ETHICS and holoptic pedagogy for a network-based teaching (EPHEMER)

 Program: Development of experimental digital universities

In the framework of a consortium including IESEG School of Management and EDHEC Business School, l’Institut Catholique de Lille (Lille Catholic Institute) responded to a call for projects focused on the development of experimental digital universities. The submitted project, named EPHEMER (the French acronym for Ethics and Holoptic Pedagogy for Network-Based Teaching) was selected as one of the 5 laureates by the French National Research Agency (ANR). This project is focused on the teaching of ethics through the use the experimental methodology developed by the Anthropo-Lab (, a research team of the ETHICS laboratory (EA-7446).

The EPHEMER project aims to integrate ethical considerations into disciplinary and multidisciplinary teaching by placing students in holoptic networks. The project has two objectives: First, it aims to elevate ethics to more than just an additional theme, especially in courses that are not primarily focused on ethics. Second, it aims to contribute to the lasting integration of ethics and the experimental method in teaching. The methodology employed for placing students in holoptic networks is based on large-scale experimental games. In this framework, students participate in various online tasks (depending on the ethical issue being addressed) and have the ability to view the responses of the other students and to interact with them. Thus, the network is holoptic in the sense that everyone is able to simultaneously perceive their own decisions and those of the other participants of the experimental game. Once the task is over, it is then possible to analyze the data to highlight the responses of the participants for pedagogical purposes.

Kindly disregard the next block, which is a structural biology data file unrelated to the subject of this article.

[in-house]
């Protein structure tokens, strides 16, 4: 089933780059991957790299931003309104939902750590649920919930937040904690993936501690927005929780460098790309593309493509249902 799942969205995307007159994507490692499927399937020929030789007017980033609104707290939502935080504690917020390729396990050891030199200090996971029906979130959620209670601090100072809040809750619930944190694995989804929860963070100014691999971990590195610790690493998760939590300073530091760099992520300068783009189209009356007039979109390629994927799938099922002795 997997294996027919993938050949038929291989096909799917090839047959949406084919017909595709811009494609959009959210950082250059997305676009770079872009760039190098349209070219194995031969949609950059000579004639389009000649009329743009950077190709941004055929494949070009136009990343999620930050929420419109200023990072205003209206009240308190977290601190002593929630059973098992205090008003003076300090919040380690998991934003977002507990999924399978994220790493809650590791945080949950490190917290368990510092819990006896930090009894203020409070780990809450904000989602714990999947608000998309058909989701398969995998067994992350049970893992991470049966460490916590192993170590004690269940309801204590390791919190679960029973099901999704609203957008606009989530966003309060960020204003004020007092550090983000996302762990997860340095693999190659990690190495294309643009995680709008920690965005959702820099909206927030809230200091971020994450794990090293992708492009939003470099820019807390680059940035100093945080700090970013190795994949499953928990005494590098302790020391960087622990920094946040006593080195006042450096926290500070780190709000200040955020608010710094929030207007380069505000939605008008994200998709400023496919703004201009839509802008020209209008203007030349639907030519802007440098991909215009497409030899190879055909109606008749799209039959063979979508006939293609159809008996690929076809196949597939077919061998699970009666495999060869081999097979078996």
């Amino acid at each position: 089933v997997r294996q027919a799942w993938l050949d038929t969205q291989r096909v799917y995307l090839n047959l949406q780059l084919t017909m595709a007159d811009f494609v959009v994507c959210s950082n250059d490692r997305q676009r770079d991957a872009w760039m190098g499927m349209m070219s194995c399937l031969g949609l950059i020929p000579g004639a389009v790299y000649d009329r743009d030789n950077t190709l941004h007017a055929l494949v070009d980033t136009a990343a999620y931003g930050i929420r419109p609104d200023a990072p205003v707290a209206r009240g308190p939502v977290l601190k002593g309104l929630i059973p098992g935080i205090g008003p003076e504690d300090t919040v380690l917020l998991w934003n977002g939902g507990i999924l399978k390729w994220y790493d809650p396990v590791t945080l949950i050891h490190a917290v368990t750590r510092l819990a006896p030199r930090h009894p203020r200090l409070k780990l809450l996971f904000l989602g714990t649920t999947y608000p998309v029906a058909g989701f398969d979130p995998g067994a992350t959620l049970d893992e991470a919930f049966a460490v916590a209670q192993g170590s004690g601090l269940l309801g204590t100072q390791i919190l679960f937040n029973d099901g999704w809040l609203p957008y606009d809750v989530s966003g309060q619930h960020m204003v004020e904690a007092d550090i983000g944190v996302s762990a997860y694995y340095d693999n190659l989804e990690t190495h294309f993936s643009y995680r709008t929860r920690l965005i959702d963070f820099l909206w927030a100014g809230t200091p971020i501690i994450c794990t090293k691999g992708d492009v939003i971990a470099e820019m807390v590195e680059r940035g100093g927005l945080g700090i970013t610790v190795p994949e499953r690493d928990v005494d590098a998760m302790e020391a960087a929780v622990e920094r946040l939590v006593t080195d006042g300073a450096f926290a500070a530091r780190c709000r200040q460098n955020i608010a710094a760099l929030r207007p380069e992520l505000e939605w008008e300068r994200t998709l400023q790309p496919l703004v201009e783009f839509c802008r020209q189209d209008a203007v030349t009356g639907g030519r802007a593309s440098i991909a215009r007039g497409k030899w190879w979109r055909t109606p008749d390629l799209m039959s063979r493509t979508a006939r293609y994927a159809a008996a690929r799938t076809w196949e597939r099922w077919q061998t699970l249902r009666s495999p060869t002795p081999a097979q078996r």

In this context, the EPHEMER project is characterized by two main pedagogical innovations: on the one hand, the data gathered through experimental games allow revealing to the students the processes which underpin their responses (and thus their attitudes and/or behaviors) from the viewpoint of one or various disciplines (economics, philosophy, psychology, political science, etc.). These data also enable students to assess their responses, and place them at the center of trying to understand the dynamics and the patterns that their responses may highlight. On the other hand, these data also constitute the basis of the confrontation of different ethical perspectives associated with the individual and collective responses of the participants of the experimental games.

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